On April 7, 1954, President Dwight Eisenhower formalized the theory and give it a name. Asked to comment on “the strategic importance of Indochina for the free world,” the president pointed to the  “possibility that many human beings pass under a dictatorship that is inimical to the free world” and the “broader considerations that might follow what you would call the ‘falling domino’ principle.”

He explained, “You have a row of dominoes set up, you knock over the first one, and what will happen to the last one is the certainty that it will go over very quickly. So you could have a beginning of a disintegration that would have the most profound influences.”

How profound?

“But when we come to the possible sequence of events, the loss of Indochina, of Burma, of Thailand, of the Peninsula, and Indonesia following, now you begin to talk about areas that no only multiply the disadvantages that you would suffer through the loss of materials, sources of materials, but now you are talking about millions and millions of people.”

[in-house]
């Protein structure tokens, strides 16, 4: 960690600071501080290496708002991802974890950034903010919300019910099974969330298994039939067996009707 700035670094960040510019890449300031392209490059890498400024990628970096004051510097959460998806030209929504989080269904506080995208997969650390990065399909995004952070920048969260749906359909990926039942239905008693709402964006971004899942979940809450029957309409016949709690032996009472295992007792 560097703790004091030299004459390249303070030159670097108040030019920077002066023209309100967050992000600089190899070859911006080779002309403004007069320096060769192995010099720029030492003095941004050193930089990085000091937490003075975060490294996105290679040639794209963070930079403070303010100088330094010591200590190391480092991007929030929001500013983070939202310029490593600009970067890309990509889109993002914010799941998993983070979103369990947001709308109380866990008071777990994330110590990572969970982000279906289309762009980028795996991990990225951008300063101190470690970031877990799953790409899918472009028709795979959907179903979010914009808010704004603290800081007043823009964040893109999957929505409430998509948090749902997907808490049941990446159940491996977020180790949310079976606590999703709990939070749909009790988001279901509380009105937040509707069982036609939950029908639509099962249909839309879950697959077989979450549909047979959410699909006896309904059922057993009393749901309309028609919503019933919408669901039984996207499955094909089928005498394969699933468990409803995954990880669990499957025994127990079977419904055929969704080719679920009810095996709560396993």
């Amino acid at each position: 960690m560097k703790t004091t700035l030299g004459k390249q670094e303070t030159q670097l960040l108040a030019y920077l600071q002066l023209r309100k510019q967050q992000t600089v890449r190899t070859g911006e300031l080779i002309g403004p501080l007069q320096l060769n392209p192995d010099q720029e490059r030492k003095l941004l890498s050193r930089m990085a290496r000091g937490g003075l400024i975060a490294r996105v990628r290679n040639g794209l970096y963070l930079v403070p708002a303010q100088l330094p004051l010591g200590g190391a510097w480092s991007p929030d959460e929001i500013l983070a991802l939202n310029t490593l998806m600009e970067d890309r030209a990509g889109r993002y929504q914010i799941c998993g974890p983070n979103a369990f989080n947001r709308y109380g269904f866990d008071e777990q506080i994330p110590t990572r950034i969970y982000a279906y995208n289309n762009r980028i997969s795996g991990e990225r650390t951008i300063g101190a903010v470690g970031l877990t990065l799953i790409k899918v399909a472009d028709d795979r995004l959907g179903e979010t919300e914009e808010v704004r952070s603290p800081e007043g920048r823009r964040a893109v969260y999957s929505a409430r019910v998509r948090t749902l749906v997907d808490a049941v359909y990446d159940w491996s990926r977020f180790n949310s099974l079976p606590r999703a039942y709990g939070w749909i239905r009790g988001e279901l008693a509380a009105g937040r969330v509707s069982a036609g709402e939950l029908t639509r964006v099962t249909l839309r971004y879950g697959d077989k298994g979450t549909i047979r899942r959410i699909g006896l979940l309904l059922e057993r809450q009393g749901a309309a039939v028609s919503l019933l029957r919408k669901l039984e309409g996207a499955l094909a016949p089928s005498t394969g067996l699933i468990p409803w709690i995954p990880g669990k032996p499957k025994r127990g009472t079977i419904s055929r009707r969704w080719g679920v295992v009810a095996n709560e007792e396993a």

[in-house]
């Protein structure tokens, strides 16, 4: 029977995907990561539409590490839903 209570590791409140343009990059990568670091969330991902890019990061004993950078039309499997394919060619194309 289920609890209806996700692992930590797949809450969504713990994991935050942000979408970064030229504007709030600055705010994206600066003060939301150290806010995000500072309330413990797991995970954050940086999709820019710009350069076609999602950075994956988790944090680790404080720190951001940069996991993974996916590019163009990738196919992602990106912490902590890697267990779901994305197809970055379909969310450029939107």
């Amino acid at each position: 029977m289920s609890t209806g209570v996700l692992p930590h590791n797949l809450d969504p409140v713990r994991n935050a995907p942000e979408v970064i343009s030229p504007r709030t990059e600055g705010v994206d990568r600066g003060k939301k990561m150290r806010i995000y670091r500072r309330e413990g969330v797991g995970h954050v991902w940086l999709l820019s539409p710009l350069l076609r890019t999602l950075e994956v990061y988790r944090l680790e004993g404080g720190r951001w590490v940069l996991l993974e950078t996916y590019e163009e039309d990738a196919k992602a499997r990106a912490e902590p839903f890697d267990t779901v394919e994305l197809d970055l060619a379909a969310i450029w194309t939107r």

Oh, it gets worse: “It turns the so-called island defensive chain of Japan, Formosa, of the Philippines and to the southward; it moves in to threaten Australia and New Zealand. It takes away, in its economic aspects, that region that Japan must have as a trading area or Japan, in turn, will have only one place in the world to go—that is, toward the Communist areas in order to live. So, the possible consequences of the loss are just incalculable to the free world.”

While those dire warnings seemed plausible to many in those scary early days of the Cold War, they were widely rejected by experts well before the escalation of the American war effort and seem positively absurd in hindsight. Despite a handful of revisionists who argue that America’s losing effort in Vietnam somehow staunched the spread of communism to the region, most see the individual nation-states as independent actors minimally influenced by events in Indochina.